(Edmund Burke, 1727-1797)
Perhaps there is nothing quite as seductive as the idea that God is on our side.
Virtually anything can be justified if we believe this lie. Any violence, terror or act of torture can be rationalized. No cruelty is beyond the pale. Not if we are God's people, not if we speak for God, not if our actions are unequivocally endorsed by God. Thus seduced, we come to believe that we are God's hands wielding not our own bloody swords, but God's instruments of righteousness.
No faith has a clean conscience when it comes to this seduction. At some time or the other, probably every faith under heaven has convinced itself that God's way and their way are indistinguishable. And, every people, every land, every nation, I am sure, has had its own version of this myth. It is simply too useful a lie not to believe. It is so appealing. But it is a lie, and it has been a plague upon the world. This is why even the most innocently pious prayer of even the humblest patriotic citizen, however justifiably proud of his homeland, can carry within it a pathogen that can be that nation's undoing and a curse to those who live in other lands.
Soldiers on opposing sides in war after war have remarked upon the irony of both armies calling upon God. Abraham Lincoln famously reflected on this irony, observing with his characteristically tragic sense of humor, that it is just possible that God is on neither side, but stands merciful and just beyond the reach of both. In the mid-twentieth century, soldiers who pledged allegiance to the flag of the United States of America and to this "one nation under God" took deadly aim at Wehrmacht soldiers whose belt buckles reminded them Gott mit uns. Often the soldiers, more than their supporters, took such slogans with a grain of salt; their duty, they knew, was more pedestrian, though bloodier.
The piety of the most fervent patriot, however fraught it may be, stands innocent beside the much graver peril of nationalistic or tribal or racist idolatry, hoping not that we seek to align ourselves with God's will, but convinced that God is our fellow partisan. Herein lies the danger that faith in God will be bent, twisted and perverted to fit the bent, twisted and perverted causes of mankind rather than remaining an indispensable and incorruptible yardstick, a true plumb line, a just scale and unimpeachable standard against which every human being and every human nation must ultimately find itself measured.
"Render unto Caesar the things that belong to Caesar," said Jesus of Nazareth. "And unto God the things that are God's." But there have been Caesars who have claimed more than their due, lusting to own that which belongs to God alone. There have been Caesars who were not content to receive the duties symbolized by a coinage bearing their image, but who demanded hearts, souls, minds and strength. There have been Caesars who wanted to lay claim to the totality of human existence.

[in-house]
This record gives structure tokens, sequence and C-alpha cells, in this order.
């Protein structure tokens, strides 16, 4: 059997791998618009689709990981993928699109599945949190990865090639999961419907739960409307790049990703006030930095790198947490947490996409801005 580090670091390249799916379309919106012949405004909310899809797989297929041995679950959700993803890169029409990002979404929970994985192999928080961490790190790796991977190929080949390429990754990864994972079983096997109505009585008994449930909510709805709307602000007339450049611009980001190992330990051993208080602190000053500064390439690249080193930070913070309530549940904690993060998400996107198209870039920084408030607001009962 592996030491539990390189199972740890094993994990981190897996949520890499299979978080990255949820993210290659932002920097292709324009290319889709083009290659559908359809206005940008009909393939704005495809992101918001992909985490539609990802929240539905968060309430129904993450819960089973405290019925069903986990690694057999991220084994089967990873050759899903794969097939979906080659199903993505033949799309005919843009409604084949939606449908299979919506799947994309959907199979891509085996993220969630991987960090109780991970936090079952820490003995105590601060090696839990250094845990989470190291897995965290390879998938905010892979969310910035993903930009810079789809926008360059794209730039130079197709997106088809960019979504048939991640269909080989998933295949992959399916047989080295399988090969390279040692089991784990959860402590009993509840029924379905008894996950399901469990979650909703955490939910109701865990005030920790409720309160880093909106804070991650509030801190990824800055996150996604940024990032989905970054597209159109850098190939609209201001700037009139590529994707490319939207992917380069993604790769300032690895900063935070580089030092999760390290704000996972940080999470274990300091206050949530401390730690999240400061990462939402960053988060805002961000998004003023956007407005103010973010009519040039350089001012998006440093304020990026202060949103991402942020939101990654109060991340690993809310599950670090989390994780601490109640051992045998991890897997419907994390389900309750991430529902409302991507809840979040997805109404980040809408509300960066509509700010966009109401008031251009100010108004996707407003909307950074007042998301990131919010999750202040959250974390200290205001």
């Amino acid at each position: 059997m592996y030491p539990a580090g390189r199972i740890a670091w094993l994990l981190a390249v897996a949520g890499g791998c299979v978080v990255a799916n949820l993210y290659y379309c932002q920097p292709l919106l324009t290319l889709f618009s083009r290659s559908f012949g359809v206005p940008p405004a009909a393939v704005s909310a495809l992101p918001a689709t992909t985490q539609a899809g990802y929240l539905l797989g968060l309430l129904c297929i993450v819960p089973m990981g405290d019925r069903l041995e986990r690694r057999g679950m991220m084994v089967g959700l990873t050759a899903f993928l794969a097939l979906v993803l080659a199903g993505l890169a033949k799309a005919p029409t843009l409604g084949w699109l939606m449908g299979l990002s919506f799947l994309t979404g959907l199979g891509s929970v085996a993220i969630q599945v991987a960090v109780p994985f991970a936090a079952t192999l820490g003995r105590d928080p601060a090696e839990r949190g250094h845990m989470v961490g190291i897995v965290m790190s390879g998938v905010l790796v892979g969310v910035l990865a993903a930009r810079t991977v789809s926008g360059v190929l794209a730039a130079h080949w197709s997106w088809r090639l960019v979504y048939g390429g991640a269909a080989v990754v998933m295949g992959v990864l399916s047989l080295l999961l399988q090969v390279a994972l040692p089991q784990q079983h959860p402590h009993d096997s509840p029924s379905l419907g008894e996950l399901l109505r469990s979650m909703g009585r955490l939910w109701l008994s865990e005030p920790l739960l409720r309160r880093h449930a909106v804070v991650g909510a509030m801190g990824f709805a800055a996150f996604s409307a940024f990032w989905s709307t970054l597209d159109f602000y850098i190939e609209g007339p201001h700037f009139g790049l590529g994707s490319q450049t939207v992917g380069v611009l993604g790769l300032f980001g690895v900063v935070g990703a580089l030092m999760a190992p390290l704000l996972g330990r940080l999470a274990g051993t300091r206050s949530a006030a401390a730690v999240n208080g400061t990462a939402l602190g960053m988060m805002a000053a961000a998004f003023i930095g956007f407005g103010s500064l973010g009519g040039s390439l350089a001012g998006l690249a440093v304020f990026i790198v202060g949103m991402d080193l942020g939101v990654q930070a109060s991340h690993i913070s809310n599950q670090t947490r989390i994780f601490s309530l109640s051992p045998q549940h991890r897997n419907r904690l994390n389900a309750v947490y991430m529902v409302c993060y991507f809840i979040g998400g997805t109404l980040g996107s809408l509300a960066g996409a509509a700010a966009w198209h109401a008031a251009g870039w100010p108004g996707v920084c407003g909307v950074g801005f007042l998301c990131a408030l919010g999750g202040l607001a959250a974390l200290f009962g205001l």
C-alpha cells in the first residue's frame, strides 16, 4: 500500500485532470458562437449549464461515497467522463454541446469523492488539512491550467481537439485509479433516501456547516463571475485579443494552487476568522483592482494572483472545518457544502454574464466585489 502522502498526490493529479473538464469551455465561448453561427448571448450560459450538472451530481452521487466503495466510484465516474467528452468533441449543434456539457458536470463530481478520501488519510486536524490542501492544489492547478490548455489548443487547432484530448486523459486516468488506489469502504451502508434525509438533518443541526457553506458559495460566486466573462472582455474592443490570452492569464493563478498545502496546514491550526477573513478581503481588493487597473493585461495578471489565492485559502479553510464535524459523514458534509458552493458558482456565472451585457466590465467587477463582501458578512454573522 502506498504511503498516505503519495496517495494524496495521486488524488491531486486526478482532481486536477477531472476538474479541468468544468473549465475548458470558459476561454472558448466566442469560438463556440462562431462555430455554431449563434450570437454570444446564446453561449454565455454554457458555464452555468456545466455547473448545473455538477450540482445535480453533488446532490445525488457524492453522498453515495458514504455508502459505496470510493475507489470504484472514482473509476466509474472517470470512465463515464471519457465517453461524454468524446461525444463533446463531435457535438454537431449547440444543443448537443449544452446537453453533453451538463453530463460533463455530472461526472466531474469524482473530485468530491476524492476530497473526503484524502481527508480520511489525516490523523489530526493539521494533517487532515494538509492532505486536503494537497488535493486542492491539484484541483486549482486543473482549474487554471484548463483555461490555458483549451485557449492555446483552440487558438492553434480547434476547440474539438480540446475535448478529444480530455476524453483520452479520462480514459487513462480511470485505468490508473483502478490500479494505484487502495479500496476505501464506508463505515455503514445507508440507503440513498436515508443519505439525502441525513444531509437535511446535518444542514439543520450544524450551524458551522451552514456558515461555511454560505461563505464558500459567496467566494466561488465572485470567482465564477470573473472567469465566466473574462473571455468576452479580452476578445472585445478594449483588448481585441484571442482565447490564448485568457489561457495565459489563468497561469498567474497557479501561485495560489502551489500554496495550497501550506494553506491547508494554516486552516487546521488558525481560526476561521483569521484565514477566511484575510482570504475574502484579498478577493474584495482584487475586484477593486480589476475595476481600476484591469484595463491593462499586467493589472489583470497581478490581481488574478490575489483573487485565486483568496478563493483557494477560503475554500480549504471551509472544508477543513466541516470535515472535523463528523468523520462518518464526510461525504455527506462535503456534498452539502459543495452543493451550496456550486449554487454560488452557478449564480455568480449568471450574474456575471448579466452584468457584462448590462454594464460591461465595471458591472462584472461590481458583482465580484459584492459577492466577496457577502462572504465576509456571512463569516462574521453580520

Relatively few Christians in Germany understood early on during Hitler's rise to power that he was such a "totalitarian" Caesar. They recognized in the cult of personality surrounding him the hallmarks of totalitarian tyranny. They saw reflected in the faces of his followers the fears and angers that stoked not a responsible electorate, but a mob. They understood that in Hitler's demagoguery, the masses had found a vessel to receive and make effective their most vile and violent impulses.
Although Dietrich Bonhoeffer's initial reaction to Hitler's political rise was typical of a churchman schooled in the traditional German Lutheranism of his day, which gave wide berth and generous latitude to political leaders provided they allowed churches plenty of room to exercise their ecclesiastical and spiritual authority, Bonhoeffer's views rapidly evolved when laws appeared expressing the venality of Nazi anti-Semitism and its racist and nationalistic mythologies, sometimes thinly masquerading as "Christian." So did some others, though only a few.
In 1934, Adolf Hitler expressed his contempt for German Protestants, in general, to a group of Nazi insiders. Hitler said of Protestant Christians in Germany: "You can do anything you want with them. They will submit. ... They are insignificant little people, submissive as dogs, and they sweat with embarrassment when you talk to them."1